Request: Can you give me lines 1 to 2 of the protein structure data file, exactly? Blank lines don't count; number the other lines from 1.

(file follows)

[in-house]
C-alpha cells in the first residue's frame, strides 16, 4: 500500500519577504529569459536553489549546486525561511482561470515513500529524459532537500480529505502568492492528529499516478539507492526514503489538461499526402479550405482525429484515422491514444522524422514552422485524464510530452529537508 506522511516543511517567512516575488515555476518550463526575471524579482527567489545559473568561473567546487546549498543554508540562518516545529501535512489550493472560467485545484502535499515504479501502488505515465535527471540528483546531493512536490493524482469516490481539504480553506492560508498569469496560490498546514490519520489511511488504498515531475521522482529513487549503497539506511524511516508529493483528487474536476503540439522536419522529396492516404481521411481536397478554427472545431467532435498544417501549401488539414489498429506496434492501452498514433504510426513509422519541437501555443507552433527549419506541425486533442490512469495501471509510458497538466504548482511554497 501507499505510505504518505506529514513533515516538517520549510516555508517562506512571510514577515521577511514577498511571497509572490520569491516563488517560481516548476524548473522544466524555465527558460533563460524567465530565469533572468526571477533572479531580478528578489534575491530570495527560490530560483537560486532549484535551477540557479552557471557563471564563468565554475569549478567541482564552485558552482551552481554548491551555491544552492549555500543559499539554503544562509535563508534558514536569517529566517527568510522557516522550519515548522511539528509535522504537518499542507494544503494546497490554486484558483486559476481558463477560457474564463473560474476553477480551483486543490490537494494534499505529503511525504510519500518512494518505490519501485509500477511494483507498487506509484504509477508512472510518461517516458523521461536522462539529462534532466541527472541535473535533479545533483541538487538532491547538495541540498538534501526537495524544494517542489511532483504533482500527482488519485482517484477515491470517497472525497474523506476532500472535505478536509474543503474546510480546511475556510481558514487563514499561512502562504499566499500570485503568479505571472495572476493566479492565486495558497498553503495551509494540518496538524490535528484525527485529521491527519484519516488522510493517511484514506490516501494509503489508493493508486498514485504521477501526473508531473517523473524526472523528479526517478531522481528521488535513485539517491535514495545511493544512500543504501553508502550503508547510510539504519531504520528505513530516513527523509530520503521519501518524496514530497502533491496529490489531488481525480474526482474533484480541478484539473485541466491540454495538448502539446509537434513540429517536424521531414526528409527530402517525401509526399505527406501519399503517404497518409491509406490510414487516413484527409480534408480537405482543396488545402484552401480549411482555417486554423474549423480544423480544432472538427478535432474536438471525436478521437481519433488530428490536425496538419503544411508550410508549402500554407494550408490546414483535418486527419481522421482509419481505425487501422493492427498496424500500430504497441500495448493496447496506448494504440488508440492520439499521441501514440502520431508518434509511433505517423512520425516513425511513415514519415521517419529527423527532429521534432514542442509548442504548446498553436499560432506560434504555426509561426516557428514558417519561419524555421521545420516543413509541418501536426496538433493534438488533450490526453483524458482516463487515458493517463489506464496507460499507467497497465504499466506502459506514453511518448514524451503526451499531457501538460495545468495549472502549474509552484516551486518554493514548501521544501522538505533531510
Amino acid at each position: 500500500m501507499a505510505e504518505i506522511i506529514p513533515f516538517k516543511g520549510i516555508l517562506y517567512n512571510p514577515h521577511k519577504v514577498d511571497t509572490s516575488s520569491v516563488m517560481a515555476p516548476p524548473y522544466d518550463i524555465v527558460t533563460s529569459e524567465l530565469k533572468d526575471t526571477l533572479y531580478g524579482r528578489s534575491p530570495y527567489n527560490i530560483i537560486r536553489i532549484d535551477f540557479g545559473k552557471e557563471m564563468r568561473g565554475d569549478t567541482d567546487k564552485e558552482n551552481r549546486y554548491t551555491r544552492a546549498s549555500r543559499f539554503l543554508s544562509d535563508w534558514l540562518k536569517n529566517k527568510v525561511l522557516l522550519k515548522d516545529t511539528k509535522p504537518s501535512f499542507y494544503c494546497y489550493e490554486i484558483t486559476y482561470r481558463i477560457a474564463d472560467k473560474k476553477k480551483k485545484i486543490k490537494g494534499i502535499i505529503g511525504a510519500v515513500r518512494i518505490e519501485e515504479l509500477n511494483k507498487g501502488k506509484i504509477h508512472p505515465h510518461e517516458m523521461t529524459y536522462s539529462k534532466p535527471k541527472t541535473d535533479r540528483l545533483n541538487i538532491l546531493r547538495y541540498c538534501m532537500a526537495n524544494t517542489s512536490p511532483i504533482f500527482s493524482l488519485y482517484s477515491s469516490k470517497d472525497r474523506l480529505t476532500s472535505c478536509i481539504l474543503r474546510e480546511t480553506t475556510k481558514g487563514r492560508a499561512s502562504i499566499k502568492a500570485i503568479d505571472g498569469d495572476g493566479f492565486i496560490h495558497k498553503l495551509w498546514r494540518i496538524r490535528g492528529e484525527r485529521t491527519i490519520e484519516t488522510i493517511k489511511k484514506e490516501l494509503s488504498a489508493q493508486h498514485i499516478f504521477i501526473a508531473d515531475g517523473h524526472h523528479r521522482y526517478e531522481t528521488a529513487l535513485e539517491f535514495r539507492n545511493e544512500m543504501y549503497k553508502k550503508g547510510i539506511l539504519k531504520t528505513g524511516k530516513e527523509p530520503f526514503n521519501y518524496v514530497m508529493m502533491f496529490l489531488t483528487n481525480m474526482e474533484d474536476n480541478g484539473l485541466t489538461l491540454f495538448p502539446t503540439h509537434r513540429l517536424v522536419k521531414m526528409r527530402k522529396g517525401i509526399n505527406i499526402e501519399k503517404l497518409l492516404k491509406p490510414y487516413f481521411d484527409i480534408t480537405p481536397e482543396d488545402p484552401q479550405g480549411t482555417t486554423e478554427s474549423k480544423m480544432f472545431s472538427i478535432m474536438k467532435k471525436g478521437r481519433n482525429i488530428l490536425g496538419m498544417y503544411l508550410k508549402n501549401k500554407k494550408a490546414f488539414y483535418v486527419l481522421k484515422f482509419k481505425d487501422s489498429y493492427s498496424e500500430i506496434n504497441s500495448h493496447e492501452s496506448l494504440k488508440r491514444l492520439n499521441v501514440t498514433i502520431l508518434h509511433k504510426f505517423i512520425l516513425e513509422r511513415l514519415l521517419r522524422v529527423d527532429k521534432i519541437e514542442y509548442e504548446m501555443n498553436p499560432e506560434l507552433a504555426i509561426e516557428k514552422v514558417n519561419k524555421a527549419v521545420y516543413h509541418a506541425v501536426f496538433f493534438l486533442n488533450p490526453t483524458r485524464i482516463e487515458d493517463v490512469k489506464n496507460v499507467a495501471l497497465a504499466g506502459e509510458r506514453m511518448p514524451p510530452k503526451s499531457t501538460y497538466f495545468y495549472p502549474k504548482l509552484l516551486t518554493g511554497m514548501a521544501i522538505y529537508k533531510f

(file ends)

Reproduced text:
[in-house]
C-alpha cells in the first residue's frame, strides 16, 4: 500500500519577504529569459536553489549546486525561511482561470515513500529524459532537500480529505502568492492528529499516478539507492526514503489538461499526402479550405482525429484515422491514444522524422514552422485524464510530452529537508 506522511516543511517567512516575488515555476518550463526575471524579482527567489545559473568561473567546487546549498543554508540562518516545529501535512489550493472560467485545484502535499515504479501502488505515465535527471540528483546531493512536490493524482469516490481539504480553506492560508498569469496560490498546514490519520489511511488504498515531475521522482529513487549503497539506511524511516508529493483528487474536476503540439522536419522529396492516404481521411481536397478554427472545431467532435498544417501549401488539414489498429506496434492501452498514433504510426513509422519541437501555443507552433527549419506541425486533442490512469495501471509510458497538466504548482511554497 501507499505510505504518505506529514513533515516538517520549510516555508517562506512571510514577515521577511514577498511571497509572490520569491516563488517560481516548476524548473522544466524555465527558460533563460524567465530565469533572468526571477533572479531580478528578489534575491530570495527560490530560483537560486532549484535551477540557479552557471557563471564563468565554475569549478567541482564552485558552482551552481554548491551555491544552492549555500543559499539554503544562509535563508534558514536569517529566517527568510522557516522550519515548522511539528509535522504537518499542507494544503494546497490554486484558483486559476481558463477560457474564463473560474476553477480551483486543490490537494494534499505529503511525504510519500518512494518505490519501485509500477511494483507498487506509484504509477508512472510518461517516458523521461536522462539529462534532466541527472541535473535533479545533483541538487538532491547538495541540498538534501526537495524544494517542489511532483504533482500527482488519485482517484477515491470517497472525497474523506476532500472535505478536509474543503474546510480546511475556510481558514487563514499561512502562504499566499500570485503568479505571472495572476493566479492565486495558497498553503495551509494540518496538524490535528484525527485529521491527519484519516488522510493517511484514506490516501494509503489508493493508486498514485504521477501526473508531473517523473524526472523528479526517478531522481528521488535513485539517491535514495545511493544512500543504501553508502550503508547510510539504519531504520528505513530516513527523509530520503521519501518524496514530497502533491496529490489531488481525480474526482474533484480541478484539473485541466491540454495538448502539446509537434513540429517536424521531414526528409527530402517525401509526399505527406501519399503517404497518409491509406490510414487516413484527409480534408480537405482543396488545402484552401480549411482555417486554423474549423480544423480544432472538427478535432474536438471525436478521437481519433488530428490536425496538419503544411508550410508549402500554407494550408490546414483535418486527419481522421482509419481505425487501422493492427498496424500500430504497441500495448493496447496506448494504440488508440492520439499521441501514440502520431508518434509511433505517423512520425516513425511513415514519415521517419529527423527532429521534432514542442509548442504548446498553436499560432506560434504555426509561426516557428514558417519561419524555421521545420516543413509541418501536426496538433493534438488533450490526453483524458482516463487515458493517463489506464496507460499507467497497465504499466506502459506514453511518448514524451503526451499531457501538460495545468495549472502549474509552484516551486518554493514548501521544501522538505533531510